There is a new kid on the block, HWC, otherwise known by the title of this post. What does this have to do with Health Train Express? Well since there are limited hours in my day I will be publishing Health Train Express less often. Regular readers may have noticed the frequency of the posts here have diminished.
I was invited to add some exclusive content to HWC. This week the first article is on the entrance of Google Plus into the Social Media Stream for Physicians, along with the demise of Google Health.
It may be that snail mail, memorandums, yellow sticky pads, and even email or plain old chat have been dealt another blow.
eBooks are now also ‘The Rage’ as some large book franchises like Borders Books are in ICUs being resuscitated as we write.
There is no use getting sentimental about these trends, said Jame Gleik in yesterday’s New York Times, “Stop Being Sentimental about Books.” He should know. He has written a 2011 best-seller The Information : A History , a Theory, a Flood .
Go with the flow of history, Gleick says,”An object like this (A book) – a talisman, is like a coffin at a funeral. It deserves to be honored, but the soul has passed on.”
Will this be true for medical journals, and medical texts as well? Once upon a time, chat, email, were innovations whose time may be passing replaced by newer trends. As time advances the library of the past has morphed as well giving way to added space for terminals, and fewer book shelves. Access to libraries are immediately available in the classroom and laboratory by Wi-Fi connectivity.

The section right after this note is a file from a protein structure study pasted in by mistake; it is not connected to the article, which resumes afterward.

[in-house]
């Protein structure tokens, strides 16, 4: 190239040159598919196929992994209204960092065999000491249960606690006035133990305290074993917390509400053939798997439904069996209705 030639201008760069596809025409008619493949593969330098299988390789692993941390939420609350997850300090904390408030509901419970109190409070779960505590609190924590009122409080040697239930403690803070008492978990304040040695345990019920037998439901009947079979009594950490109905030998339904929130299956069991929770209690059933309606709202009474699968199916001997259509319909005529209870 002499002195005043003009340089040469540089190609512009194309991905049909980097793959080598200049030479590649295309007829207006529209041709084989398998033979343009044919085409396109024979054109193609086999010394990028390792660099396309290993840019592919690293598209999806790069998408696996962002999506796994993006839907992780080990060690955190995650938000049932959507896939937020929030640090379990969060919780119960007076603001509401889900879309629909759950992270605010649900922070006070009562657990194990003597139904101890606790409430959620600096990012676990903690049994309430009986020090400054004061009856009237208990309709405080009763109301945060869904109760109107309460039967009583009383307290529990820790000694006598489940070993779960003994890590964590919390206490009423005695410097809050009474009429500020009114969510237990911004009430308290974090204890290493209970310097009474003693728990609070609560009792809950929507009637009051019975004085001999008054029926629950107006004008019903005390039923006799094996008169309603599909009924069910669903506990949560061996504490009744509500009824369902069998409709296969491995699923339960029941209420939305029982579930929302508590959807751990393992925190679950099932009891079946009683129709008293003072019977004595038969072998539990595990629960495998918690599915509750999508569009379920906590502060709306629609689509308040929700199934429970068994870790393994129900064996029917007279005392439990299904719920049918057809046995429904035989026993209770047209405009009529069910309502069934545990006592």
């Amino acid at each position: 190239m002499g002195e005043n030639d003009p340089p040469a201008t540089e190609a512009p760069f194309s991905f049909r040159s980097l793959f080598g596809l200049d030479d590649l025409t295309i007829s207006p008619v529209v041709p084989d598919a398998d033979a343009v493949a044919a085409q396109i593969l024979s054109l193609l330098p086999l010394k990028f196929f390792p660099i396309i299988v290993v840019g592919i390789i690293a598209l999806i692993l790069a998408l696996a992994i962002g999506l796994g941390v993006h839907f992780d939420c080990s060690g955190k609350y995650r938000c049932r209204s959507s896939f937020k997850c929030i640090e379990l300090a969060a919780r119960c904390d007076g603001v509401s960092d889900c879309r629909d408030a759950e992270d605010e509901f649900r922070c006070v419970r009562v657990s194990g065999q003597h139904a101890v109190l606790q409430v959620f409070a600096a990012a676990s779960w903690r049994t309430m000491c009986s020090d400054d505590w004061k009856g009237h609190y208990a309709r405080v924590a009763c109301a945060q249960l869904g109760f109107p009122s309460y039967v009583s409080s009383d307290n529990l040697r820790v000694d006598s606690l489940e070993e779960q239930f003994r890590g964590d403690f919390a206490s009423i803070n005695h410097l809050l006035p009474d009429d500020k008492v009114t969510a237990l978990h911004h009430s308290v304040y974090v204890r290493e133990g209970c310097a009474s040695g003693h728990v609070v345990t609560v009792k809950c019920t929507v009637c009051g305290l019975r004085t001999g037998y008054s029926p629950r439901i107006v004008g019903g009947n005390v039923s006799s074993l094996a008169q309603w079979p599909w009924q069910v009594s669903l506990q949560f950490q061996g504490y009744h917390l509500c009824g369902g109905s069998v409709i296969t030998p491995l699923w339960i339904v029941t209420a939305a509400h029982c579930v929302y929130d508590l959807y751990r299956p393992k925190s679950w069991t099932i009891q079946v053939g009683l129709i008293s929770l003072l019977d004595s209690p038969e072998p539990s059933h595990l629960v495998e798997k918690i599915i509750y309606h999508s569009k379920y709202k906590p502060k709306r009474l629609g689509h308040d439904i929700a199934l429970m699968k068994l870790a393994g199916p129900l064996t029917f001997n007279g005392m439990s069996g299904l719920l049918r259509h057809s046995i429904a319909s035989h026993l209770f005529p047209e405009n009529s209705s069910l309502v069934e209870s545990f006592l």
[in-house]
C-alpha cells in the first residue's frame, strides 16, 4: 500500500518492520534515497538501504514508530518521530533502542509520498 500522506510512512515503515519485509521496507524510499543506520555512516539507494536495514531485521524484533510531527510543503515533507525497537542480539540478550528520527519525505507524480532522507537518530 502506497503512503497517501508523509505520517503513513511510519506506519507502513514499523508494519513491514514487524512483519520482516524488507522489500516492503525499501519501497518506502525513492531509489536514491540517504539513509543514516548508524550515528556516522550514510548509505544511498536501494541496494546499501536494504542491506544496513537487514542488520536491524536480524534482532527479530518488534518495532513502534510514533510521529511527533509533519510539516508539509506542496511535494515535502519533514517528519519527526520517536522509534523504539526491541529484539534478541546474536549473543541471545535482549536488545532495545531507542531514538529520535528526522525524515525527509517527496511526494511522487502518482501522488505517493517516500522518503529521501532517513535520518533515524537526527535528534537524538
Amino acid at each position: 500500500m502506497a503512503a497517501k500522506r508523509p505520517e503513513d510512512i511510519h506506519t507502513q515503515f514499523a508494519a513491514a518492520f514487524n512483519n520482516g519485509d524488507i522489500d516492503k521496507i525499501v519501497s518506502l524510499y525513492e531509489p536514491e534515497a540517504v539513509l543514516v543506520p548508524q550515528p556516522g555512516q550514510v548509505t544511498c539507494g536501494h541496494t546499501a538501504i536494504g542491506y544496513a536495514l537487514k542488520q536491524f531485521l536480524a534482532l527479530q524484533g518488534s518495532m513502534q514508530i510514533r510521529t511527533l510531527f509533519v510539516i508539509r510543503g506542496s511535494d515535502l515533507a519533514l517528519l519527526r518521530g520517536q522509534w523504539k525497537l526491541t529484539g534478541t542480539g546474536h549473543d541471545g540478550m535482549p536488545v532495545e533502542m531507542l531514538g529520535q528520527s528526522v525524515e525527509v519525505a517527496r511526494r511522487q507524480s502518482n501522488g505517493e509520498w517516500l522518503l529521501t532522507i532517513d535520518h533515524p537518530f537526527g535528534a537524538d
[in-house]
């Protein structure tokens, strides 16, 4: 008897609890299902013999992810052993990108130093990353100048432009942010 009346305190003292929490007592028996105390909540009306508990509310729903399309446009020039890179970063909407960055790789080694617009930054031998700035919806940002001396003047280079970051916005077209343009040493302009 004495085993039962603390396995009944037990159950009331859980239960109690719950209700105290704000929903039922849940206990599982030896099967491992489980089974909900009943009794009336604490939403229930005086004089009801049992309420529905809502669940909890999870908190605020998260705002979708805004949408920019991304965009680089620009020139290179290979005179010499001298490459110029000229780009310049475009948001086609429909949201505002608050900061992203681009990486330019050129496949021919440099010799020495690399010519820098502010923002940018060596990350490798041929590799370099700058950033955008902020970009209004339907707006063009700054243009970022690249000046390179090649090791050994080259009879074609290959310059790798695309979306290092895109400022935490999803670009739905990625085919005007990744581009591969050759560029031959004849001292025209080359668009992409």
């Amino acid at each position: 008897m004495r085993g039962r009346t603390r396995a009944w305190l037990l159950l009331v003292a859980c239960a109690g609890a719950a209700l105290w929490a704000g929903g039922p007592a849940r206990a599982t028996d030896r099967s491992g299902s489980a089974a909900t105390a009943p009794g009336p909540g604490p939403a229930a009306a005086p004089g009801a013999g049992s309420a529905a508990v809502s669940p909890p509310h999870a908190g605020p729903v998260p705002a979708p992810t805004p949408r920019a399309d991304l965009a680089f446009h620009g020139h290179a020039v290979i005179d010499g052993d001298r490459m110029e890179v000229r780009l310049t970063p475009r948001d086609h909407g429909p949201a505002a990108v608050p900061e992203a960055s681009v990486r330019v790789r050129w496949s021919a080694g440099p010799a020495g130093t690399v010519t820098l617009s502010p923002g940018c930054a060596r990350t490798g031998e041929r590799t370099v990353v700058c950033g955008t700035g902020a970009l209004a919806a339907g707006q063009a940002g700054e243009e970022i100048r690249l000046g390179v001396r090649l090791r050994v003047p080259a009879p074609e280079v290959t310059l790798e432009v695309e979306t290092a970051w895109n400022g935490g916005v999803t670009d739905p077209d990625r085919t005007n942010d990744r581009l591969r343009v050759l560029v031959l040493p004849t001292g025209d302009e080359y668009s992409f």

These changes are fueled now by new anthropomorphic advances in computing hardware, Only imagination limits what is possible. The smartphone gives immediate access to voice, chat, video, application software for disease, medications, treatment algorithms, CDC warnings, FDA alerts, and EMR access to patient’s medical records.
I began writing a blog almost eight years ago for a specific purpose as an easy platform to write about Health Information Exchange.
Since that time, ONCHIT, RHIOs, EMRs, HIT, HIE, HITECH, ACOs, The Patient Affordability and Care Act, and a major economic recession have passed over us in a wave.
Healthcare, medical practice have changed right under our feet, a very noticeable event, that somehow or other occurs all the while our patients continue to become ill, diagnosed, treated, sometimes healed. The uninsured have some hope of medical care.
I am cautiously optimistic that physicians will survive amidst the turmoil of change.